November 10, 2011

Benedict XVI on Suppressed Guilt

Over the last two days covering parish-priest duty as part of my new found employment, I had the chance to do a lot of random reading. One of the things I read was this volume of Benedict XVI's catechetical talks on creation and the fall, which one of the brothers lent me so long ago that I have forgotten whom it was.

Here's one of my favorite parts:

"Thus sin has become a suppressed subject, but everywhere we can see that, although it is suppressed, it has nonetheless remained real. What is remarkable to me is the aggressiveness, always on the verge of pouncing, which we experience openly in our society--the lurking readiness to demean the other person, to hold others guilty whenever misfortune occurs to them, to accuse society, and to want to change the world by violence. It seems to me that all of this can be understood only as an expression of the suppressed reality of guilt, which people do not want to admit." (63)

So, if I want to become more charitable and less aggressive, more peaceable and less violent, the first step is to confess my own guilt and surrender to the forgiveness of sin we have in Christ. If I don't let God heal me of the hatefulness of sin, my self-hate will only come out in further disregard and contempt for others. It is by the experience of the God who loves the sinner in Christ that I can learn to love my fellow sinner.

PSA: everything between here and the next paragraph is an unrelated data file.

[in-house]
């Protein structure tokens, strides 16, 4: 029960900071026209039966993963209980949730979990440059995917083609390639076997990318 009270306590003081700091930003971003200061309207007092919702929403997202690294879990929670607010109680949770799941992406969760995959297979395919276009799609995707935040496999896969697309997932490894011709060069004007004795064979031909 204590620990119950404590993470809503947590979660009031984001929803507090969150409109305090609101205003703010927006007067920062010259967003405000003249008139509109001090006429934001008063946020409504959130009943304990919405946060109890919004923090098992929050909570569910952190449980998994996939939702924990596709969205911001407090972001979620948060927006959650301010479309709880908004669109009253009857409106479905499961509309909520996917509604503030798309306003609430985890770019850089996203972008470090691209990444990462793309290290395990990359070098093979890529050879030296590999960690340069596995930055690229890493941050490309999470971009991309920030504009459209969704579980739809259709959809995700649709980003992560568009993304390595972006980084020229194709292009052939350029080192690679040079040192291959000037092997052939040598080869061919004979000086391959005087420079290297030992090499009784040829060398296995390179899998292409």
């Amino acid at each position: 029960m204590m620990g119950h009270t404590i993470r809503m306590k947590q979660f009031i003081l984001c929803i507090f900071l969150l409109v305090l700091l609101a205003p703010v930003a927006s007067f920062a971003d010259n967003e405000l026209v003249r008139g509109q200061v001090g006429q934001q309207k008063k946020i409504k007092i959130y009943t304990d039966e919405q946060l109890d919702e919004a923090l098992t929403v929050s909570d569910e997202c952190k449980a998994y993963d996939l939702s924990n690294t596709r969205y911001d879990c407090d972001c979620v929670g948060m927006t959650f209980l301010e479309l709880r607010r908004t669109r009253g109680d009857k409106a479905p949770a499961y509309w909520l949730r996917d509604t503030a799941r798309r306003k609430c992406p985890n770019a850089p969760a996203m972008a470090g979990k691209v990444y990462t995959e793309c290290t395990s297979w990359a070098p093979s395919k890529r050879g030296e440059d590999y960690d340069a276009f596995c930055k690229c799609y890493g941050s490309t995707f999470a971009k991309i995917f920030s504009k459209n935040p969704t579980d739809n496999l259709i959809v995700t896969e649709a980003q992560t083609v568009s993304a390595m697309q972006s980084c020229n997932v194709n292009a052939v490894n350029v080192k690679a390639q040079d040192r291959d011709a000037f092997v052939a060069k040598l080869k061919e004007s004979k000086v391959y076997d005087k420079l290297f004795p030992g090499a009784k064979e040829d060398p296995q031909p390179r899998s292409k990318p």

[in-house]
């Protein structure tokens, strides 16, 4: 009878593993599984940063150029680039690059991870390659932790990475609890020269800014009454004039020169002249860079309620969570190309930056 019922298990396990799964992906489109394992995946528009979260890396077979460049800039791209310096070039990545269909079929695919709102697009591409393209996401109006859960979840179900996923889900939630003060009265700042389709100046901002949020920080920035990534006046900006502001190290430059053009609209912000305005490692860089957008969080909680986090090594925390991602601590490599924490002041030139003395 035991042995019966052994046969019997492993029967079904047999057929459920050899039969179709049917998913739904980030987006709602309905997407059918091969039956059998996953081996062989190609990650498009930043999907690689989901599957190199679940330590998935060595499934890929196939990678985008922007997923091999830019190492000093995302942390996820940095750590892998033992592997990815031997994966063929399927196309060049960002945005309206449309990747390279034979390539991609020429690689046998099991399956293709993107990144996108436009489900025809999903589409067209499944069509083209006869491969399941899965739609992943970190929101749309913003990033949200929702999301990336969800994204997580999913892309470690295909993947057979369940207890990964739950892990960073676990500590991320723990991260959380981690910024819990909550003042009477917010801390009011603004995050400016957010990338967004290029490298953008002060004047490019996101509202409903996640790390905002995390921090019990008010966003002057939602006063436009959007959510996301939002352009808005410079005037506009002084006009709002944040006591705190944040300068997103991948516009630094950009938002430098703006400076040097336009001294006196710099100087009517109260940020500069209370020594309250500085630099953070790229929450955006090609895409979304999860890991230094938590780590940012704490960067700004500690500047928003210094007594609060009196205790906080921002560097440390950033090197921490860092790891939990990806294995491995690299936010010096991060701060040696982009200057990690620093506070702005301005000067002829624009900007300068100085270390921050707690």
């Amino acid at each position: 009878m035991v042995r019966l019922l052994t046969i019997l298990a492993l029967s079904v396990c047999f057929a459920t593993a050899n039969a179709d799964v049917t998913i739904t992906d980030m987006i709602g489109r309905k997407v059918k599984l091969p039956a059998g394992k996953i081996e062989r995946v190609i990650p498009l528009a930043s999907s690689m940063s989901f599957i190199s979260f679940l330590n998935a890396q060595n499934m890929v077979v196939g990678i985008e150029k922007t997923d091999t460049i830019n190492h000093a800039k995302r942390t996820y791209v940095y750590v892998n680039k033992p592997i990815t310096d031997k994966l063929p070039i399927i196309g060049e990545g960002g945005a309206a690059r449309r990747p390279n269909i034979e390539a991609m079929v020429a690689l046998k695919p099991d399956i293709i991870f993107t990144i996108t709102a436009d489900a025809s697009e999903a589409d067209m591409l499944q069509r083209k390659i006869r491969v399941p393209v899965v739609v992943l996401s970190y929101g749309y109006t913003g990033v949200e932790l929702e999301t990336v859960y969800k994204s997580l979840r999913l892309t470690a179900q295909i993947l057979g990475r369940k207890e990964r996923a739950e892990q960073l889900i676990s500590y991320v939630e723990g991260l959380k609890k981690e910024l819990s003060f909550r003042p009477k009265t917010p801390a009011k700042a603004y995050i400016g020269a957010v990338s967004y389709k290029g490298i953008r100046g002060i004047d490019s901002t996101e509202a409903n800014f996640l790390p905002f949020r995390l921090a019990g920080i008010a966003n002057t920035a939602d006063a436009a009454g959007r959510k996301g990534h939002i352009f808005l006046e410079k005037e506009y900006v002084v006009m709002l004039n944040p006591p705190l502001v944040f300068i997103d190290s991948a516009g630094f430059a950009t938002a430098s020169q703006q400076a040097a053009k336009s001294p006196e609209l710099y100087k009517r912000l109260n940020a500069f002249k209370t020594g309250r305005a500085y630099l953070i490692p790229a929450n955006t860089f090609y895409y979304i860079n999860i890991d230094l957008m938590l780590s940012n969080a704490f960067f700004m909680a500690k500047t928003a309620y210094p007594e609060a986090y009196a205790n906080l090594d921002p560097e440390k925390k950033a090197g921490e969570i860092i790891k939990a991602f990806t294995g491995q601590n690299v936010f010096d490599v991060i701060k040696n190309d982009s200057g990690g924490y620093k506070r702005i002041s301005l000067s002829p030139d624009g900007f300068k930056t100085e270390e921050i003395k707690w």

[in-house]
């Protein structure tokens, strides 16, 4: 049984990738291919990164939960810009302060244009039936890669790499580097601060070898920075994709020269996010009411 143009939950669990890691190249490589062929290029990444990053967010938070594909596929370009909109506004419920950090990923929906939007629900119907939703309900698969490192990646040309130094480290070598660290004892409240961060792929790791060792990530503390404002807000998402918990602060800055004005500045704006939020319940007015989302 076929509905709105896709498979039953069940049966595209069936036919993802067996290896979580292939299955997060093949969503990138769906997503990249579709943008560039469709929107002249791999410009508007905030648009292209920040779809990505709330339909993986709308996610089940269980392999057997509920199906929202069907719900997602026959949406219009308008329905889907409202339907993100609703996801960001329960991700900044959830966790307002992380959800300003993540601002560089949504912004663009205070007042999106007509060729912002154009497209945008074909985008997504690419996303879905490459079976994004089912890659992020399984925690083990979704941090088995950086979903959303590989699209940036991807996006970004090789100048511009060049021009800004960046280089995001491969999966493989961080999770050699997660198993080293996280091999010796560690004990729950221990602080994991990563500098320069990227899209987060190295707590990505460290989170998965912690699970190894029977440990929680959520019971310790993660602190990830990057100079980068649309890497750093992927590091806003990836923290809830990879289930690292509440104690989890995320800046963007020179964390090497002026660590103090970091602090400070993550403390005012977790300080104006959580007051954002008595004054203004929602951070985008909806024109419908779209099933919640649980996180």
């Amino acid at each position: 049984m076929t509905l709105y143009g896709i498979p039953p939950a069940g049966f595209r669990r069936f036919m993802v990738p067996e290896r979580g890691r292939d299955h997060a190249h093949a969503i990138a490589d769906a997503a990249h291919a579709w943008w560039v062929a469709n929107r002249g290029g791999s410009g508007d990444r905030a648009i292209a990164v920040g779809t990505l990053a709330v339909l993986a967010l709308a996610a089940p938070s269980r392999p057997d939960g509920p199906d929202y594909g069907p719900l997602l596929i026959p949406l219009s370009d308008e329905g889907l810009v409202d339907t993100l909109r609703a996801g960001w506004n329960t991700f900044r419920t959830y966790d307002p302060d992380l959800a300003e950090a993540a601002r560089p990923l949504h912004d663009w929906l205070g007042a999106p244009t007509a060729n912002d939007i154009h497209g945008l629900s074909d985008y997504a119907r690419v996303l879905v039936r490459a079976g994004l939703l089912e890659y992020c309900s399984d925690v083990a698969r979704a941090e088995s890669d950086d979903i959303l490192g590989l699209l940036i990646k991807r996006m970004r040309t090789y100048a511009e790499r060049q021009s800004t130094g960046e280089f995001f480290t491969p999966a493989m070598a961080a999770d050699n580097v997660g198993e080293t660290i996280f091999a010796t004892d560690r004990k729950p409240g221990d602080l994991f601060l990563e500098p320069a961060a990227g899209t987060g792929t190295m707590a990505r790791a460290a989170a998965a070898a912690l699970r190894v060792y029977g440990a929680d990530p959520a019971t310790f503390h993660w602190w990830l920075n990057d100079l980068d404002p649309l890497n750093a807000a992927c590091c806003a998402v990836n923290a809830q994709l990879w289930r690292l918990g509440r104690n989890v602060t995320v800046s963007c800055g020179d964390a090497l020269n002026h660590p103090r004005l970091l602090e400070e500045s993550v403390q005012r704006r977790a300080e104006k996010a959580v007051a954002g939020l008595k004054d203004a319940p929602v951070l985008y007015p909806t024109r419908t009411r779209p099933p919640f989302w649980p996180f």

3 comments:

Rachel Gray said...

That reminds me strongly of the writing of J. Budziszewski on "The Revenge of Conscience"... how our suppressed knowledge of guilt lashes out in different ways.

We have a brilliant thinker and teacher for a Pope. :)

Lee Gilbert said...

This reminds me....Our pastor told of a mother who when she saw her children bickering with one another would get them all off to Confession so she could have some peace in the house.

Greg said...

Have been rewriting Taming the Wolf, doing a 2nd edition polish, and just yesterday I finished a section that notes a similar theme in conflict resolution — the overly angry party is often suffering from guilt.

There is a twist on it that I bring up... the reaction is usually out of control when the guilty party does not know if their transgressions have been discovered. Do they know? Or do they not know?

Perhaps angry ex-Catholics suffer from this painful condition...did they find out, or did they not find out?